The average of the most recent viral load measurements was highest for women, blacks, and people infected via heterosexual sex, injection drug use, or "other" modes of transmission. The highest mean CVL was observed in areas with the highest levels of poverty and unemployment, and the lowest proportion of high school graduates.

"Mean and total community viral load, as markers of access to care and treatment, and indicators of the viral burden in the population, are useful in assessing trends in local HIV/AIDS epidemics," the researchers concluded. "This methodology may serve as a novel tool for assessing the potential impact of HIV prevention interventions at a population level."

Investigator affiliations:

Abstract 1022: San Francisco Dept of Public Health, San Francisco, CA; Univ of California, San Francisco, CA.

Abstract 1024: New York City Dept of Health and Mental Hygiene, New York, NY.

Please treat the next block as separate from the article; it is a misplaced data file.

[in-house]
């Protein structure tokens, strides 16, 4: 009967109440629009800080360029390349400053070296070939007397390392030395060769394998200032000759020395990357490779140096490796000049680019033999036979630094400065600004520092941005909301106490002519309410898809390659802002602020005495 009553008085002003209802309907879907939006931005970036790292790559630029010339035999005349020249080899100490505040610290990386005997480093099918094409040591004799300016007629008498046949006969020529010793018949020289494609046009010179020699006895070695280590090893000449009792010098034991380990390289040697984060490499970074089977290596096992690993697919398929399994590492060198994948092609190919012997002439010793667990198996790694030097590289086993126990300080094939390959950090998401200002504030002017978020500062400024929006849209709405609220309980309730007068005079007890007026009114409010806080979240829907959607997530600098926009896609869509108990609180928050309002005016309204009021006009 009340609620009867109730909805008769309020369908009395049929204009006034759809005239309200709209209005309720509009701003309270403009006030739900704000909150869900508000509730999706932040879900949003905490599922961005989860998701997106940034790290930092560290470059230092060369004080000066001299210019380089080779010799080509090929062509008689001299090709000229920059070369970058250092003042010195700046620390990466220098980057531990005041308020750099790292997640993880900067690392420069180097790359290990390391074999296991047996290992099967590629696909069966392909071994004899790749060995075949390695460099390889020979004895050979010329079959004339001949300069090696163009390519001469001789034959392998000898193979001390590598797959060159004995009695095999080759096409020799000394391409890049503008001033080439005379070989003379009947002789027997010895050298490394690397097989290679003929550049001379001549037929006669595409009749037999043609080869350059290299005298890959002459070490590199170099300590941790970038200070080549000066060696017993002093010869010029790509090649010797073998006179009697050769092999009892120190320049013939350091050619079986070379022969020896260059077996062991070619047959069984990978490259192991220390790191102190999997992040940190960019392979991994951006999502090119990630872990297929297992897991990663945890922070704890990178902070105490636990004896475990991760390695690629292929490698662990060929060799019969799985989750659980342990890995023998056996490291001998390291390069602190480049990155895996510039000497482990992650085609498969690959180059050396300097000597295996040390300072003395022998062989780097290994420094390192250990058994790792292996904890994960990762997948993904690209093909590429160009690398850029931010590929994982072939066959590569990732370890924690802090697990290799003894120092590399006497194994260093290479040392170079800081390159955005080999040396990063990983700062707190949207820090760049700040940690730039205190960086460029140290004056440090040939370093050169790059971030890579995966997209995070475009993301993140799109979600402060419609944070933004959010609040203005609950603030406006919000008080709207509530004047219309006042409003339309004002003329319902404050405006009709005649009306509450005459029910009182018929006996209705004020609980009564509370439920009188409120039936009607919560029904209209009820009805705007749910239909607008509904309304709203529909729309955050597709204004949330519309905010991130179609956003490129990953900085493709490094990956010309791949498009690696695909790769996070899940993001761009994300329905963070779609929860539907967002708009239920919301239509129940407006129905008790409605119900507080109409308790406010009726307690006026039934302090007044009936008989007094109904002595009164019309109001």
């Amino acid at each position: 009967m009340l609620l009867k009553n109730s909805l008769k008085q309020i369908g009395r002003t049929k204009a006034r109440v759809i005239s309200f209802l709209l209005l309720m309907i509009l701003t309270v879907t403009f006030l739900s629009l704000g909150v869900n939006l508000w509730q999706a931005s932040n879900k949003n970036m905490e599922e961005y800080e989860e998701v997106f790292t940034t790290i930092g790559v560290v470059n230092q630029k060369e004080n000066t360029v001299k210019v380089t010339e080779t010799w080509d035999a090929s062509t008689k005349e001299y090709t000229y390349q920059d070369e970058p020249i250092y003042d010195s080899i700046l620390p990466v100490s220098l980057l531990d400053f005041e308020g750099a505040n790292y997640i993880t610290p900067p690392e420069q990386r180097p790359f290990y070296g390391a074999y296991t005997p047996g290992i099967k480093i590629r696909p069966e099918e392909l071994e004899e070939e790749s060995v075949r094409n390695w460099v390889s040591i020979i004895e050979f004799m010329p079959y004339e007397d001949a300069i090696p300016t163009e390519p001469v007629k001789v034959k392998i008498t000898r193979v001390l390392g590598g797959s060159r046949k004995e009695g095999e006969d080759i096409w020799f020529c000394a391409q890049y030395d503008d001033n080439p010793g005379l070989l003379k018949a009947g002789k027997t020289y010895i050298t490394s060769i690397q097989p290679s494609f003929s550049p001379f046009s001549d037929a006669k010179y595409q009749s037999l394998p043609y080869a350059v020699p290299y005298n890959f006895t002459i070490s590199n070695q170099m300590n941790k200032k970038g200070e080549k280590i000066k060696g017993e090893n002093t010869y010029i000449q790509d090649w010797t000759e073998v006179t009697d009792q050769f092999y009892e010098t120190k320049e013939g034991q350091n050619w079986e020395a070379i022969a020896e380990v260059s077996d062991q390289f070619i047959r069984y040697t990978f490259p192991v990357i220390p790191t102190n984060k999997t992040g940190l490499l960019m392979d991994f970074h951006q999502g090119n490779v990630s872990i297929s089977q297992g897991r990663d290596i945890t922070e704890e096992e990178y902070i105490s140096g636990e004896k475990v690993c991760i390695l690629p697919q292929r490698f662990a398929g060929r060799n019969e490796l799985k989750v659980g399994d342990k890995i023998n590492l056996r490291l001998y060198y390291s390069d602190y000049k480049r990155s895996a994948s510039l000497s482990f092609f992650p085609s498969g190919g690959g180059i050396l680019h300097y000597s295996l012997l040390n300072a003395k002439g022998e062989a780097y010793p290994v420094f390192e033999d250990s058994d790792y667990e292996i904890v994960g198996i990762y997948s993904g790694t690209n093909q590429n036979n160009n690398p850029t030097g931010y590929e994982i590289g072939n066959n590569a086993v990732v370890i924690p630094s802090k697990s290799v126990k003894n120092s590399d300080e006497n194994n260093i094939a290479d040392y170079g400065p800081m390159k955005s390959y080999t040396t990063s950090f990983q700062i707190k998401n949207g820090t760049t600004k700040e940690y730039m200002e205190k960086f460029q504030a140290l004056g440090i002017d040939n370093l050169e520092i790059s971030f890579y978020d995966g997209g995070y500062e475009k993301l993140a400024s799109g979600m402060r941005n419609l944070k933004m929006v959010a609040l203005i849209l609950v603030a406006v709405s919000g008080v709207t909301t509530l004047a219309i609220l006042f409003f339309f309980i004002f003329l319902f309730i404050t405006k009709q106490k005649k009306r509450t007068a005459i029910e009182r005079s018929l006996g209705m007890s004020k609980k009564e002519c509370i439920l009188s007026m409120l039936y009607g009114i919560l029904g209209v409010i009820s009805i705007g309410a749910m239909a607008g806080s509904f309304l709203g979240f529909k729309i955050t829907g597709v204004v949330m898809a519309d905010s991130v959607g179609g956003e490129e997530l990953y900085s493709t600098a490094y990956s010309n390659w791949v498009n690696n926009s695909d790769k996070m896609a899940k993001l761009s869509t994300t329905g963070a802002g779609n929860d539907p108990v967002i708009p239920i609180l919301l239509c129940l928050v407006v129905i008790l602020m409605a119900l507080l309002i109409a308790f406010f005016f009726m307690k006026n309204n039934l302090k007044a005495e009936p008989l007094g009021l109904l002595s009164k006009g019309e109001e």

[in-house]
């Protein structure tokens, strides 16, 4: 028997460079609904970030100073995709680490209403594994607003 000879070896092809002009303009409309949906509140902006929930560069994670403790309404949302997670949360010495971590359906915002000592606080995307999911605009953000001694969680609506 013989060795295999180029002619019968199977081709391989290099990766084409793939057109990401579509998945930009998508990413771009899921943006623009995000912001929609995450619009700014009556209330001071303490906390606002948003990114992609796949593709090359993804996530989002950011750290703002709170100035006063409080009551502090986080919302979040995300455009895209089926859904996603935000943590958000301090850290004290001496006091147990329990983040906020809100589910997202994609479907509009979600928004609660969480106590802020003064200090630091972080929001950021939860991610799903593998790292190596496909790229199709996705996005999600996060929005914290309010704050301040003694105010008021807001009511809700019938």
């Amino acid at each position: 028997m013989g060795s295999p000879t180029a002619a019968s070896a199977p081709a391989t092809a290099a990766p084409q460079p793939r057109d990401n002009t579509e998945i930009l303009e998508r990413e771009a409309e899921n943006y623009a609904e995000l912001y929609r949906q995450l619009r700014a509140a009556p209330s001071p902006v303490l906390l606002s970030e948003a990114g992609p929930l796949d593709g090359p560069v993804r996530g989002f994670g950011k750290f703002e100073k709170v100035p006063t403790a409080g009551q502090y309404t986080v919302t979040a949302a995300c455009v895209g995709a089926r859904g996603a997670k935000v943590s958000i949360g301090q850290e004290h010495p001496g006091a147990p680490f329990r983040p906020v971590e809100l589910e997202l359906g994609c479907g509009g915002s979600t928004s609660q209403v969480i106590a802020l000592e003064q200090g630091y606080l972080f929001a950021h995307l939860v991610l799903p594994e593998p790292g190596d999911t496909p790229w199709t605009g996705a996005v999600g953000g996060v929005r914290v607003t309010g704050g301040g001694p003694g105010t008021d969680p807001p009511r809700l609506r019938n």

Abstract 1023: George Washington Univ School of Public Health and Health Services, Washington, DC; HIV/AIDS, Hepatitis, STD, and TB Admin, District of Columbia Dept of Health, Washington, DC.

4/19/11

References

M Das, P Chu, G-M Santos, et al. Success of Test and Treat in San Francisco? Reduced Time to Virologic Suppression, Decreased Community Viral Load, and Fewer New HIV Infections, 2004 to 2009. 18th Conference on Retroviruses and Opportunistic Infections (CROI 2011). Boston. February 27-March 2, 2011. Abstract 1022.

F Laraque, H Mavronicolas, H Gortakowski, and A Terzian. Disparities in Community Viral Load among HIV-infected Persons in New York City
18th Conference on Retroviruses and Opportunistic Infections (CROI 2011). Boston. February 27-March 2, 2011. Abstract 1024.

A Castel, M Befus, T West-Ojo, et al. Community Viral Load as a Population-based Biomarker of HIV, Washington, DC, 2004 to 2008. 18th Conference on Retroviruses and Opportunistic Infections (CROI 2011). Boston. February 27-March 2, 2011. Abstract 1023.